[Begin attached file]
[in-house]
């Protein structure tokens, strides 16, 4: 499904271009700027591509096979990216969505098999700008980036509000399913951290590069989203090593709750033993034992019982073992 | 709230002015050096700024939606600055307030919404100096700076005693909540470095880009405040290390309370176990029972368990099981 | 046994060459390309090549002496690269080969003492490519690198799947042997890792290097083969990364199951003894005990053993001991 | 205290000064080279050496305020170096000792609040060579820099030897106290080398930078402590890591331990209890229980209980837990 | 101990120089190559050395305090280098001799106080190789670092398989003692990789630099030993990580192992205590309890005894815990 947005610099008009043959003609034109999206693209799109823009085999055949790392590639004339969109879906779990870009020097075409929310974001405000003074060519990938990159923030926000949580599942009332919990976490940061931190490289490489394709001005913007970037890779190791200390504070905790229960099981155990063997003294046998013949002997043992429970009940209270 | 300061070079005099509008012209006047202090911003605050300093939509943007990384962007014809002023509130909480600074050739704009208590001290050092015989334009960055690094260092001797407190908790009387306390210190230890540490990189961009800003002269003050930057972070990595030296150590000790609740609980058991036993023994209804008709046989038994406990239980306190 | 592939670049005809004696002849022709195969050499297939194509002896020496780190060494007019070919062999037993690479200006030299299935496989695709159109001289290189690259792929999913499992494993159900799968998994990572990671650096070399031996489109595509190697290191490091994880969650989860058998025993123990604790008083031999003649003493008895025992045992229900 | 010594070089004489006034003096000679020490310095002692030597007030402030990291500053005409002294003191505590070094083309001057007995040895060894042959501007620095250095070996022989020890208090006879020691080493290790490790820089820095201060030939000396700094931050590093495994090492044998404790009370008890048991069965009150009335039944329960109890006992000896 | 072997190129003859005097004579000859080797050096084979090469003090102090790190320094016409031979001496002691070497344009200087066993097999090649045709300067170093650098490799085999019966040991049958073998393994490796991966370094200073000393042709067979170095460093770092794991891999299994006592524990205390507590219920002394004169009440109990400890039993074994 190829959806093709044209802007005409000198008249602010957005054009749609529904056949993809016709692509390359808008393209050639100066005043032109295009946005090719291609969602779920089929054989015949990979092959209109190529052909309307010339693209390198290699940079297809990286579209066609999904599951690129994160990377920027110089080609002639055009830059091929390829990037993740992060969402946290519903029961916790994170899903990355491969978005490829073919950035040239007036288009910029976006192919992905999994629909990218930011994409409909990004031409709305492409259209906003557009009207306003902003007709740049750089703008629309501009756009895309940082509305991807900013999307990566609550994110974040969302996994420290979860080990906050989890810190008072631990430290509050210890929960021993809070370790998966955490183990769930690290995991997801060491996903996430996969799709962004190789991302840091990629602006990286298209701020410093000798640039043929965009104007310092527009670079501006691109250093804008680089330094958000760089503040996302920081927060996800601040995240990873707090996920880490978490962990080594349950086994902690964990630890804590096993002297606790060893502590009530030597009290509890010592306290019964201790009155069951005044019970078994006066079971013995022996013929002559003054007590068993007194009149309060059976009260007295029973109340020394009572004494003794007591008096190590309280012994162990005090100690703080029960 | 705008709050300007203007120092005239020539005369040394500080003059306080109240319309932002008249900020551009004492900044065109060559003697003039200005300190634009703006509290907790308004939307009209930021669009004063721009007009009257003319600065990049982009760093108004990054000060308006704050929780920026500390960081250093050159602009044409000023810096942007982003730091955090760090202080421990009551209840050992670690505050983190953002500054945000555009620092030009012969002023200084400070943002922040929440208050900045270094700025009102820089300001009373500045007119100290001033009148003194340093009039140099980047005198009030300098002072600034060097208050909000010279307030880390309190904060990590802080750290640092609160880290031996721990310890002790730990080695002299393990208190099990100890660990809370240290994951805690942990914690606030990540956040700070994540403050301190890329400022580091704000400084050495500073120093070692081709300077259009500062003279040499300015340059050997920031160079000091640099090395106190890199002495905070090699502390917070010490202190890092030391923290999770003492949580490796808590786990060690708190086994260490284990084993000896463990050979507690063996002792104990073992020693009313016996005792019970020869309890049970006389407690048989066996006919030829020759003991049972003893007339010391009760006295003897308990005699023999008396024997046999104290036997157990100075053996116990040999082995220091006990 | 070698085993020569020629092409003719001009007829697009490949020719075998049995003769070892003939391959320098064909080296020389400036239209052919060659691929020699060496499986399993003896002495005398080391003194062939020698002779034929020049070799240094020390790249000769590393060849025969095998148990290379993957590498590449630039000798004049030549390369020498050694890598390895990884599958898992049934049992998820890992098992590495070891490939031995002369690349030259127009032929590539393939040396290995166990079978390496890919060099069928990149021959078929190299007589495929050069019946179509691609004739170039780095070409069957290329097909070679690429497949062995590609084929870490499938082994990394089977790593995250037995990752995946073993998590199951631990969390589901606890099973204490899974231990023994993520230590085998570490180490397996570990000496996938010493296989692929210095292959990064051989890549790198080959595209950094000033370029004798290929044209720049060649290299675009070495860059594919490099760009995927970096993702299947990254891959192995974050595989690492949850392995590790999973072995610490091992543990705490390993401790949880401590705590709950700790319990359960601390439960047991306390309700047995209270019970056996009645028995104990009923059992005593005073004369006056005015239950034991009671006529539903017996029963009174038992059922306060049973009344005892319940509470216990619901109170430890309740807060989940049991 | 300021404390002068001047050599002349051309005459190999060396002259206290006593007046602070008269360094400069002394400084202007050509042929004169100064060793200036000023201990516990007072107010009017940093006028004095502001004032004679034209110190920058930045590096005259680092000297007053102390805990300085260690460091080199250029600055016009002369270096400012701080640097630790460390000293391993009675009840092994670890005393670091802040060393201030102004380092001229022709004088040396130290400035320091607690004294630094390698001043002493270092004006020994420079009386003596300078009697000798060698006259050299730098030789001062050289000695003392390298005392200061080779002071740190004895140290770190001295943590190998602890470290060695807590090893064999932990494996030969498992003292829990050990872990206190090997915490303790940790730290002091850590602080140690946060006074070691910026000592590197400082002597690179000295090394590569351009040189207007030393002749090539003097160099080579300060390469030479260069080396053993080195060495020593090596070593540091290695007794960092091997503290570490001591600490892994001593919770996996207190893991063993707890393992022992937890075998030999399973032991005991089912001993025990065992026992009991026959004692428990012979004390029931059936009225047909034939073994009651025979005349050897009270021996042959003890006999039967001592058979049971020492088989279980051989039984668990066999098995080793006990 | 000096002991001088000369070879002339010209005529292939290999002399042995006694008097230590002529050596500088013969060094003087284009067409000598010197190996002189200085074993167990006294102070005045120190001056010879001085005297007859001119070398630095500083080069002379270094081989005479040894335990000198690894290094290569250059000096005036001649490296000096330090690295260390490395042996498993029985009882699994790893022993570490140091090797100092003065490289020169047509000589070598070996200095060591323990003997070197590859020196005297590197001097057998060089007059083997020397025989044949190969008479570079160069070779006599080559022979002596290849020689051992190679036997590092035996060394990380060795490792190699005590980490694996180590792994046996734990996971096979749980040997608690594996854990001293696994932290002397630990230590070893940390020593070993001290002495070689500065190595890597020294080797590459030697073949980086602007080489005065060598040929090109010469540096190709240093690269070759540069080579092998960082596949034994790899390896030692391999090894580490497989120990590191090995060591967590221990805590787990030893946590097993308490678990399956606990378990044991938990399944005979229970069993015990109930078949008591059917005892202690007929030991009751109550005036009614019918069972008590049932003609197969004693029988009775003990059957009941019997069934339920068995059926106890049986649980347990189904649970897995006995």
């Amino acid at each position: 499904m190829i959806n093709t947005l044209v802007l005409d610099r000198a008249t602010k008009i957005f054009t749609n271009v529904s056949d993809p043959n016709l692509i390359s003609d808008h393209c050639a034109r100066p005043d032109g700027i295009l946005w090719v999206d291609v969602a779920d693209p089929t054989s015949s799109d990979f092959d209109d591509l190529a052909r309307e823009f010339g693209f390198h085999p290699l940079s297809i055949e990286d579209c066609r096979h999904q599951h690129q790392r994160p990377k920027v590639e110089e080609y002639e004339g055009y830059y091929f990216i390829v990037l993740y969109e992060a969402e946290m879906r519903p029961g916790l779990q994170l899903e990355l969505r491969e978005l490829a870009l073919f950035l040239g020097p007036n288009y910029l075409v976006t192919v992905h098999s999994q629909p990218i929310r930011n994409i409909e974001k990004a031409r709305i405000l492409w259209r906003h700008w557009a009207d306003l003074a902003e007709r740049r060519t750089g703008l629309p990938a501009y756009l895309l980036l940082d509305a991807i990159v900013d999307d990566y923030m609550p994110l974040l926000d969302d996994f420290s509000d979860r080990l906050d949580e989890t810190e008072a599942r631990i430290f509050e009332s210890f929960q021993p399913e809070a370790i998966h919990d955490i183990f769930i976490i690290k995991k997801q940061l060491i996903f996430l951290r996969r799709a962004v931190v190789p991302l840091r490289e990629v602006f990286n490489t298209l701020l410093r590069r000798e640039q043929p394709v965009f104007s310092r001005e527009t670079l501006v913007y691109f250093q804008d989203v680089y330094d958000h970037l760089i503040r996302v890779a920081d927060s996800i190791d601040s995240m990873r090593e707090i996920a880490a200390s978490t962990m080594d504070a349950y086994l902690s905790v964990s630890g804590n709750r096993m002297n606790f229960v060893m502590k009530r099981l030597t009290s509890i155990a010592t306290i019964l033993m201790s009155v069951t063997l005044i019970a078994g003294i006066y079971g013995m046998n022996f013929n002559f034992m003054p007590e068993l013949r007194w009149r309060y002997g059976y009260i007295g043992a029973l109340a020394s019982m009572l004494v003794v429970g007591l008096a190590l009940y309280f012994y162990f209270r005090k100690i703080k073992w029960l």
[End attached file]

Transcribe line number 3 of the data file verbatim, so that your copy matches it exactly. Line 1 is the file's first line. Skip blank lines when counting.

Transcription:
């Amino acid at each position: 499904m190829i959806n093709t947005l044209v802007l005409d610099r000198a008249t602010k008009i957005f054009t749609n271009v529904s056949d993809p043959n016709l692509i390359s003609d808008h393209c050639a034109r100066p005043d032109g700027i295009l946005w090719v999206d291609v969602a779920d693209p089929t054989s015949s799109d990979f092959d209109d591509l190529a052909r309307e823009f010339g693209f390198h085999p290699l940079s297809i055949e990286d579209c066609r096979h999904q599951h690129q790392r994160p990377k920027v590639e110089e080609y002639e004339g055009y830059y091929f990216i390829v990037l993740y969109e992060a969402e946290m879906r519903p029961g916790l779990q994170l899903e990355l969505r491969e978005l490829a870009l073919f950035l040239g020097p007036n288009y910029l075409v976006t192919v992905h098999s999994q629909p990218i929310r930011n994409i409909e974001k990004a031409r709305i405000l492409w259209r906003h700008w557009a009207d306003l003074a902003e007709r740049r060519t750089g703008l629309p990938a501009y756009l895309l980036l940082d509305a991807i990159v900013d999307d990566y923030m609550p994110l974040l926000d969302d996994f420290s509000d979860r080990l906050d949580e989890t810190e008072a599942r631990i430290f509050e009332s210890f929960q021993p399913e809070a370790i998966h919990d955490i183990f769930i976490i690290k995991k997801q940061l060491i996903f996430l951290r996969r799709a962004v931190v190789p991302l840091r490289e990629v602006f990286n490489t298209l701020l410093r590069r000798e640039q043929p394709v965009f104007s310092r001005e527009t670079l501006v913007y691109f250093q804008d989203v680089y330094d958000h970037l760089i503040r996302v890779a920081d927060s996800i190791d601040s995240m990873r090593e707090i996920a880490a200390s978490t962990m080594d504070a349950y086994l902690s905790v964990s630890g804590n709750r096993m002297n606790f229960v060893m502590k009530r099981l030597t009290s509890i155990a010592t306290i019964l033993m201790s009155v069951t063997l005044i019970a078994g003294i006066y079971g013995m046998n022996f013929n002559f034992m003054p007590e068993l013949r007194w009149r309060y002997g059976y009260i007295g043992a029973l109340a020394s019982m009572l004494v003794v429970g007591l008096a190590l009940y309280f012994y162990f209270r005090k100690i703080k073992w029960l």